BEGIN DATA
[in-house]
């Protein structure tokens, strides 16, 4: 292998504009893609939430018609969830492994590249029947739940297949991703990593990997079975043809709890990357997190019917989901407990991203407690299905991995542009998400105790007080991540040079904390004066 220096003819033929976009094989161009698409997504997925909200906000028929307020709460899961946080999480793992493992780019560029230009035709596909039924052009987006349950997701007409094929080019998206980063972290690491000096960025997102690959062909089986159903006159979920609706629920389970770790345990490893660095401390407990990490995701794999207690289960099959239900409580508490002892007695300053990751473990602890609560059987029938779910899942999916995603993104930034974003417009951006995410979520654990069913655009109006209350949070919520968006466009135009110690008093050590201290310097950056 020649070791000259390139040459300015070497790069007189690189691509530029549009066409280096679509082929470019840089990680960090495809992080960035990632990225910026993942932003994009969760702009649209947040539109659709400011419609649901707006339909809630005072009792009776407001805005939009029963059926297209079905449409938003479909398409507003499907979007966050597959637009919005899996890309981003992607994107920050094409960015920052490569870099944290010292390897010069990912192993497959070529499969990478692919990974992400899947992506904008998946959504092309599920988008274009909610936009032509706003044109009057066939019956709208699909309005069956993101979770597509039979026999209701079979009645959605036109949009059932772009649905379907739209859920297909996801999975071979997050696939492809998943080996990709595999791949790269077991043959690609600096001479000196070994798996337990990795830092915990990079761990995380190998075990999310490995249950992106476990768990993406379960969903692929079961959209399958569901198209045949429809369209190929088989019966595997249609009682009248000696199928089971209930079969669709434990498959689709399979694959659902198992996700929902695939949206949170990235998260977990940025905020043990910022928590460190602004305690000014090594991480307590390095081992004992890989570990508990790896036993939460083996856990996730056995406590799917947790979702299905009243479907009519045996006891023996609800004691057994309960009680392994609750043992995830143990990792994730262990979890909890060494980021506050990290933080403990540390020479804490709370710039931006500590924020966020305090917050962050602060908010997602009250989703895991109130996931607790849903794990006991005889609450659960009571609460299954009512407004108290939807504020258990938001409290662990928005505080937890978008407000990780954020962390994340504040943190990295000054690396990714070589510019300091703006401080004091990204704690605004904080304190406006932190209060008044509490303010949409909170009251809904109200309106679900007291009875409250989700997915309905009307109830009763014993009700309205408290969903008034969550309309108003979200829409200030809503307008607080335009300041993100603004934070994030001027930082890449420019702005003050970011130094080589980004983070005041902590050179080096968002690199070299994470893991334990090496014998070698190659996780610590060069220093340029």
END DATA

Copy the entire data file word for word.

[in-house]
């Protein structure tokens, strides 16, 4: 292998504009893609939430018609969830492994590249029947739940297949991703990593990997079975043809709890990357997190019917989901407990991203407690299905991995542009998400105790007080991540040079904390004066 220096003819033929976009094989161009698409997504997925909200906000028929307020709460899961946080999480793992493992780019560029230009035709596909039924052009987006349950997701007409094929080019998206980063972290690491000096960025997102690959062909089986159903006159979920609706629920389970770790345990490893660095401390407990990490995701794999207690289960099959239900409580508490002892007695300053990751473990602890609560059987029938779910899942999916995603993104930034974003417009951006995410979520654990069913655009109006209350949070919520968006466009135009110690008093050590201290310097950056 020649070791000259390139040459300015070497790069007189690189691509530029549009066409280096679509082929470019840089990680960090495809992080960035990632990225910026993942932003994009969760702009649209947040539109659709400011419609649901707006339909809630005072009792009776407001805005939009029963059926297209079905449409938003479909398409507003499907979007966050597959637009919005899996890309981003992607994107920050094409960015920052490569870099944290010292390897010069990912192993497959070529499969990478692919990974992400899947992506904008998946959504092309599920988008274009909610936009032509706003044109009057066939019956709208699909309005069956993101979770597509039979026999209701079979009645959605036109949009059932772009649905379907739209859920297909996801999975071979997050696939492809998943080996990709595999791949790269077991043959690609600096001479000196070994798996337990990795830092915990990079761990995380190998075990999310490995249950992106476990768990993406379960969903692929079961959209399958569901198209045949429809369209190929088989019966595997249609009682009248000696199928089971209930079969669709434990498959689709399979694959659902198992996700929902695939949206949170990235998260977990940025905020043990910022928590460190602004305690000014090594991480307590390095081992004992890989570990508990790896036993939460083996856990996730056995406590799917947790979702299905009243479907009519045996006891023996609800004691057994309960009680392994609750043992995830143990990792994730262990979890909890060494980021506050990290933080403990540390020479804490709370710039931006500590924020966020305090917050962050602060908010997602009250989703895991109130996931607790849903794990006991005889609450659960009571609460299954009512407004108290939807504020258990938001409290662990928005505080937890978008407000990780954020962390994340504040943190990295000054690396990714070589510019300091703006401080004091990204704690605004904080304190406006932190209060008044509490303010949409909170009251809904109200309106679900007291009875409250989700997915309905009307109830009763014993009700309205408290969903008034969550309309108003979200829409200030809503307008607080335009300041993100603004934070994030001027930082890449420019702005003050970011130094080589980004983070005041902590050179080096968002690199070299994470893991334990090496014998070698190659996780610590060069220093340029």